signal-safety(7) — Linux manual page

NAME | DESCRIPTION | SEE ALSO | COLOPHON

SIGNAL-SAFETY(7)        Linux Programmer's Manual       SIGNAL-SAFETY(7)

NAME         top

       signal-safety - async-signal-safe functions

DESCRIPTION         top

       An async-signal-safe function is one that can be safely called
       from within a signal handler.  Many functions are not async-
       signal-safe.  In particular, nonreentrant functions are generally
       unsafe to call from a signal handler.

       The kinds of issues that render a function unsafe can be quickly
       understood when one considers the implementation of the stdio
       library, all of whose functions are not async-signal-safe.

       When performing buffered I/O on a file, the stdio functions must
       maintain a statically allocated data buffer along with associated
       counters and indexes (or pointers) that record the amount of data
       and the current position in the buffer.  Suppose that the main
       program is in the middle of a call to a stdio function such as
       printf(3) where the buffer and associated variables have been
       partially updated.  If, at that moment, the program is
       interrupted by a signal handler that also calls printf(3), then
       the second call to printf(3) will operate on inconsistent data,
       with unpredictable results.

       To avoid problems with unsafe functions, there are two possible
       choices:

       1. Ensure that (a) the signal handler calls only async-signal-
          safe functions, and (b) the signal handler itself is reentrant
          with respect to global variables in the main program.

       2. Block signal delivery in the main program when calling
          functions that are unsafe or operating on global data that is
          also accessed by the signal handler.

       Generally, the second choice is difficult in programs of any
       complexity, so the first choice is taken.

       POSIX.1 specifies a set of functions that an implementation must
       make async-signal-safe.  (An implementation may provide safe
       implementations of additional functions, but this is not required
       by the standard and other implementations may not provide the
       same guarantees.)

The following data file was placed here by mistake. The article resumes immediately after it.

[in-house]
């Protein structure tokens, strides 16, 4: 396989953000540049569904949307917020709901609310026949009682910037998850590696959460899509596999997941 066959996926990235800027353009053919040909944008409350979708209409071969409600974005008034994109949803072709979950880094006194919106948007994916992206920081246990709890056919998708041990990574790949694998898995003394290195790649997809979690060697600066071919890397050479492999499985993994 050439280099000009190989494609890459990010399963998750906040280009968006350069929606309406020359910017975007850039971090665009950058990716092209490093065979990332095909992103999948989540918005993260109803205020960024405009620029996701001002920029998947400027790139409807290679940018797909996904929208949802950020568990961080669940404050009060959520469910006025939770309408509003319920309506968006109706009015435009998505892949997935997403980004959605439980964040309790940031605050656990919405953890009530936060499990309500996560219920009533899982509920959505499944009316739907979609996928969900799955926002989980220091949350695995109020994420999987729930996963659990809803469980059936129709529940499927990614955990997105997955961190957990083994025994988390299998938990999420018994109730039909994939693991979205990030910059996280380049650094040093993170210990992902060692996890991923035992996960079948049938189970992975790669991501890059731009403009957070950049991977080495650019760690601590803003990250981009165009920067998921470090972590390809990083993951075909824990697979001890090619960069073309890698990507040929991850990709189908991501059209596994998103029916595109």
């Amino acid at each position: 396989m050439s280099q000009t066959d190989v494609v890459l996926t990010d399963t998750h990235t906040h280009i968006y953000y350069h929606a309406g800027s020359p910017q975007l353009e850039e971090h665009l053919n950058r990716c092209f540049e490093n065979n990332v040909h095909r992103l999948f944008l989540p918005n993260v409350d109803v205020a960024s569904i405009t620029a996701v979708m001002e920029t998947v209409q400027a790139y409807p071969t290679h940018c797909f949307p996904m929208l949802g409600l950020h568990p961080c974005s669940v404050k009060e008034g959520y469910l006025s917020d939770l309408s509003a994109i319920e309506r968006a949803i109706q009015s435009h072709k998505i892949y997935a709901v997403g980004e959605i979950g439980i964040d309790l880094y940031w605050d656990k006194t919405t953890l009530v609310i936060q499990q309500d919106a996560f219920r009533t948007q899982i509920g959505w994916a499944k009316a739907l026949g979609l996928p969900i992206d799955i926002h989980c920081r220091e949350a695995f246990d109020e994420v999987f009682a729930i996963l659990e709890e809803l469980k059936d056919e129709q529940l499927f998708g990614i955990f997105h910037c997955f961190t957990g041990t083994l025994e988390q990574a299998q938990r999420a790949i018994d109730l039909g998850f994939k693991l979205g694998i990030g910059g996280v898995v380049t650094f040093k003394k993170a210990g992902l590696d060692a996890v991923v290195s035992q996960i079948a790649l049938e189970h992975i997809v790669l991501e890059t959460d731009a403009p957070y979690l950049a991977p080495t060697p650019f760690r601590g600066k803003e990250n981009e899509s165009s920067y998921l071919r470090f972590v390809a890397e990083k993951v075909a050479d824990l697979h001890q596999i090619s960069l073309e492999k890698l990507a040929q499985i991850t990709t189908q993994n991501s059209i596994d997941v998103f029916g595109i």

In general, a function is async-signal-safe either because it is
       reentrant or because it is atomic with respect to signals (i.e.,
       its execution can't be interrupted by a signal handler).

       The set of functions required to be async-signal-safe by POSIX.1
       is shown in the following table.  The functions not otherwise
       noted were required to be async-signal-safe in POSIX.1-2001; the
       table details changes in the subsequent standards.

       Function               Notes
       abort(3)               Added in POSIX.1-2001 TC1
       accept(2)
       access(2)
       aio_error(3)
       aio_return(3)
       aio_suspend(3)         See notes below
       alarm(2)

       bind(2)
       cfgetispeed(3)
       cfgetospeed(3)
       cfsetispeed(3)
       cfsetospeed(3)
       chdir(2)
       chmod(2)
       chown(2)
       clock_gettime(2)
       close(2)
       connect(2)
       creat(2)
       dup(2)
       dup2(2)
       execl(3)               Added in POSIX.1-2008; see notes below
       execle(3)              See notes below
       execv(3)               Added in POSIX.1-2008
       execve(2)
       _exit(2)
       _Exit(2)
       faccessat(2)           Added in POSIX.1-2008
       fchdir(2)              Added in POSIX.1-2008 TC1
       fchmod(2)
       fchmodat(2)            Added in POSIX.1-2008
       fchown(2)
       fchownat(2)            Added in POSIX.1-2008
       fcntl(2)
       fdatasync(2)
       fexecve(3)             Added in POSIX.1-2008
       ffs(3)                 Added in POSIX.1-2008 TC2
       fork(2)                See notes below
       fstat(2)
       fstatat(2)             Added in POSIX.1-2008
       fsync(2)
       ftruncate(2)
       futimens(3)            Added in POSIX.1-2008
       getegid(2)
       geteuid(2)
       getgid(2)
       getgroups(2)
       getpeername(2)
       getpgrp(2)
       getpid(2)
       getppid(2)
       getsockname(2)
       getsockopt(2)
       getuid(2)
       htonl(3)               Added in POSIX.1-2008 TC2
       htons(3)               Added in POSIX.1-2008 TC2
       kill(2)
       link(2)
       linkat(2)              Added in POSIX.1-2008
       listen(2)
       longjmp(3)             Added in POSIX.1-2008 TC2; see notes below
       lseek(2)
       lstat(2)
       memccpy(3)             Added in POSIX.1-2008 TC2
       memchr(3)              Added in POSIX.1-2008 TC2
       memcmp(3)              Added in POSIX.1-2008 TC2
       memcpy(3)              Added in POSIX.1-2008 TC2
       memmove(3)             Added in POSIX.1-2008 TC2
       memset(3)              Added in POSIX.1-2008 TC2
       mkdir(2)
       mkdirat(2)             Added in POSIX.1-2008
       mkfifo(3)

       mkfifoat(3)            Added in POSIX.1-2008
       mknod(2)               Added in POSIX.1-2008
       mknodat(2)             Added in POSIX.1-2008
       ntohl(3)               Added in POSIX.1-2008 TC2
       ntohs(3)               Added in POSIX.1-2008 TC2
       open(2)
       openat(2)              Added in POSIX.1-2008
       pause(2)
       pipe(2)
       poll(2)
       posix_trace_event(3)
       pselect(2)
       pthread_kill(3)        Added in POSIX.1-2008 TC1
       pthread_self(3)        Added in POSIX.1-2008 TC1
       pthread_sigmask(3)     Added in POSIX.1-2008 TC1
       raise(3)
       read(2)
       readlink(2)
       readlinkat(2)          Added in POSIX.1-2008
       recv(2)
       recvfrom(2)
       recvmsg(2)